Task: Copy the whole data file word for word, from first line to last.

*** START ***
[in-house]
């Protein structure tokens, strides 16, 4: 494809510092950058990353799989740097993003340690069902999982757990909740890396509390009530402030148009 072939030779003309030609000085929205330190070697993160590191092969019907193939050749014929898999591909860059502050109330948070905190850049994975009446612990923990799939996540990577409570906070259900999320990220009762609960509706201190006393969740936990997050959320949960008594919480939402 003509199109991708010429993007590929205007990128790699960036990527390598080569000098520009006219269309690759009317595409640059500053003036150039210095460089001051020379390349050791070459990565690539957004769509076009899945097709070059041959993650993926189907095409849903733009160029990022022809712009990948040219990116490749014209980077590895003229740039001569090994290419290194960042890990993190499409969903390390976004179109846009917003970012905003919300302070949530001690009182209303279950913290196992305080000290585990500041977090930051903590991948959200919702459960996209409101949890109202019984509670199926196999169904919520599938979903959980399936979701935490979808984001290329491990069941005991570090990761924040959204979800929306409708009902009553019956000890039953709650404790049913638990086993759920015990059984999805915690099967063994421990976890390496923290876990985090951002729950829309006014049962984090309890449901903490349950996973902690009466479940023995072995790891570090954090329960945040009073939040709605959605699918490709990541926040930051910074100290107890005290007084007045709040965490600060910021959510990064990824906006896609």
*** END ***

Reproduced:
[in-house]
């Protein structure tokens, strides 16, 4: 494809510092950058990353799989740097993003340690069902999982757990909740890396509390009530402030148009 072939030779003309030609000085929205330190070697993160590191092969019907193939050749014929898999591909860059502050109330948070905190850049994975009446612990923990799939996540990577409570906070259900999320990220009762609960509706201190006393969740936990997050959320949960008594919480939402 003509199109991708010429993007590929205007990128790699960036990527390598080569000098520009006219269309690759009317595409640059500053003036150039210095460089001051020379390349050791070459990565690539957004769509076009899945097709070059041959993650993926189907095409849903733009160029990022022809712009990948040219990116490749014209980077590895003229740039001569090994290419290194960042890990993190499409969903390390976004179109846009917003970012905003919300302070949530001690009182209303279950913290196992305080000290585990500041977090930051903590991948959200919702459960996209409101949890109202019984509670199926196999169904919520599938979903959980399936979701935490979808984001290329491990069941005991570090990761924040959204979800929306409708009902009553019956000890039953709650404790049913638990086993759920015990059984999805915690099967063994421990976890390496923290876990985090951002729950829309006014049962984090309890449901903490349950996973902690009466479940023995072995790891570090954090329960945040009073939040709605959605699918490709990541926040930051910074100290107890005290007084007045709040965490600060910021959510990064990824906006896609």